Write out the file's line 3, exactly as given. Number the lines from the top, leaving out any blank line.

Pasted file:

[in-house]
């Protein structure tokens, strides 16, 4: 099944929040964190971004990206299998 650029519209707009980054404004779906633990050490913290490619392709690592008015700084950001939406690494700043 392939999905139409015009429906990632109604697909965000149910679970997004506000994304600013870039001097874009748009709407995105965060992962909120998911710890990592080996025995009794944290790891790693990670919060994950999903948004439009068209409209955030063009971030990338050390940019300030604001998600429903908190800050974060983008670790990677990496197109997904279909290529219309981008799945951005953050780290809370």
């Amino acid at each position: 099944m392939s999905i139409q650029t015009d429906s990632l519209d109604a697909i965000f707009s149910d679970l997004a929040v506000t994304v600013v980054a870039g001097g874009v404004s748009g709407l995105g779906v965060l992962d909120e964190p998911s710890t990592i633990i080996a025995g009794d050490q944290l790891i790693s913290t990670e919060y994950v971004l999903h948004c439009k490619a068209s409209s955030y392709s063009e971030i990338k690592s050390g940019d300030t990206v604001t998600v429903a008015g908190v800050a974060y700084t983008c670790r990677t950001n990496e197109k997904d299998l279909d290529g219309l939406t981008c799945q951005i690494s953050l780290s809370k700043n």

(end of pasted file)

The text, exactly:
């Amino acid at each position: 099944m392939s999905i139409q650029t015009d429906s990632l519209d109604a697909i965000f707009s149910d679970l997004a929040v506000t994304v600013v980054a870039g001097g874009v404004s748009g709407l995105g779906v965060l992962d909120e964190p998911s710890t990592i633990i080996a025995g009794d050490q944290l790891i790693s913290t990670e919060y994950v971004l999903h948004c439009k490619a068209s409209s955030y392709s063009e971030i990338k690592s050390g940019d300030t990206v604001t998600v429903a008015g908190v800050a974060y700084t983008c670790r990677t950001n990496e197109k997904d299998l279909d290529g219309l939406t981008c799945q951005i690494s953050l780290s809370k700043n």